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Don't you mean 127.0.0.1? It's the localhost loop back address for the same machine you are using. Some programs are written generically to communicate with components or a client via the network. If you are running the client part and the server part on the same machine, using the localhost address, the bottom of the network stack can be bypasses. Sometimes a network socket is used for interprocess communication.
Actually I think according to the standard, that 127.0.0.0 is a class one network for localhost. I'm not certain on this. I have seen "127.0.0.2 localhost" in /etc/hosts.
There will not be 127.0.1.1 in /etc/hosts. If it exists just change it into 127.0.0.1.
127.0.0.1 localhost.localdomain localhost
special IP number (127.0.0.1) that is designated for the software loopback interface of a machine. 127.0.0.0 through 127.255.255.255 is also reserved for loopback and is used for internal testing on local machines.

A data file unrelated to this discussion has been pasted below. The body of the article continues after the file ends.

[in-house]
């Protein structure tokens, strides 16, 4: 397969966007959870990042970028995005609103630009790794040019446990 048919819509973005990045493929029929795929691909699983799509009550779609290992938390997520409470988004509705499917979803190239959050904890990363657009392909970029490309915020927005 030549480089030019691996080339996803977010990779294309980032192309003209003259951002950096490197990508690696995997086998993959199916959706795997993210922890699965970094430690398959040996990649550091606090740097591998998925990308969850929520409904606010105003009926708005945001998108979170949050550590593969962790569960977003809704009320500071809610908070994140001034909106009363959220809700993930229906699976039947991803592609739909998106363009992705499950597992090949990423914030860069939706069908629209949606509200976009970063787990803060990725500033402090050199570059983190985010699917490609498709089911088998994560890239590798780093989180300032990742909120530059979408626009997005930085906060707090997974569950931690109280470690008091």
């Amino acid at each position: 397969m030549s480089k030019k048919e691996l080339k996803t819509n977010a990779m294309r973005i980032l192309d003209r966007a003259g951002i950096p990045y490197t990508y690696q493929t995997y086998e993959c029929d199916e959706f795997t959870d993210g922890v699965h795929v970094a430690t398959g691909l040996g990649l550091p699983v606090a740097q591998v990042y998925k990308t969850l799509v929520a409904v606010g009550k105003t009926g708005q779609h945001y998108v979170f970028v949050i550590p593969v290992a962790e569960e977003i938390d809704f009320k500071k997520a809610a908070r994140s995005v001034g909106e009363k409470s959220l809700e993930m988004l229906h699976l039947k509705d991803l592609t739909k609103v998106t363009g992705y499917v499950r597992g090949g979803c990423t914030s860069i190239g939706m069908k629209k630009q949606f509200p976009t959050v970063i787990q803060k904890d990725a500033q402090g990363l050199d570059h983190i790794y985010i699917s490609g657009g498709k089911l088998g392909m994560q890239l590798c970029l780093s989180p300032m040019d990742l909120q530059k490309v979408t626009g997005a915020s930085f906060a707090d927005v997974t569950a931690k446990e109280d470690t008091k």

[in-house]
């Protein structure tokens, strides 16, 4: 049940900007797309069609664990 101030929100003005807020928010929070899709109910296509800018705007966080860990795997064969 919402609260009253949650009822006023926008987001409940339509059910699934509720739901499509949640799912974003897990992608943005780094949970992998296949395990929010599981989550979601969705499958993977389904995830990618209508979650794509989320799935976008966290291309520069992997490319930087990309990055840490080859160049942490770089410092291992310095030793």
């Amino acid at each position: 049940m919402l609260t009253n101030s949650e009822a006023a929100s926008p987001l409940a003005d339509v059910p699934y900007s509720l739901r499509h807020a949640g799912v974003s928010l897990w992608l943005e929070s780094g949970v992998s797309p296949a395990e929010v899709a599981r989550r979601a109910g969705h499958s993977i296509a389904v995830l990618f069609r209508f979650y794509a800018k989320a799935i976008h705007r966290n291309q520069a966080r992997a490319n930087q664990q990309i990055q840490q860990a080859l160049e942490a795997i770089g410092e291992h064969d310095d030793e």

It must be there irrespective you have a Ethernet card or not...
Nothing wrong with the 1.1 as any 127* address references the local machine. Having multiple such IP addresses can be convenient when you want/need your localhost to be addressed in more ways than one. For example, one could resolve to "localhost", another to a fully qualified name, etc.
From the computer I am using right now:
127.0.0.1 localhost Selena
127.0.1.1 Selena.Arcturus.net Selena
the 0.2 address is used by some spam filters.
By default after a new install. All 3 refer to the local machine.
It wouldn't be incorrect to change the secondary one to the true ip address of the local machine (if static) or remove it entirely. However, do not change it to 127.0.0.1 unless you know that is what you want. Generally speaking, you don't want to mess with it unless you have a specific reason.
Different distributions handle the 127.x.x.x addresses differently except for 127.0.0.1 typically. Just remember any 127/8 address refers to the local machine.
I was aware that 127.0.1.1 would refer to the local machine, but I don't think I have seen that pattern being used as the IP address for the FQDM of the local machine. Is this the convention of a certain distro, or is it based on an RFC?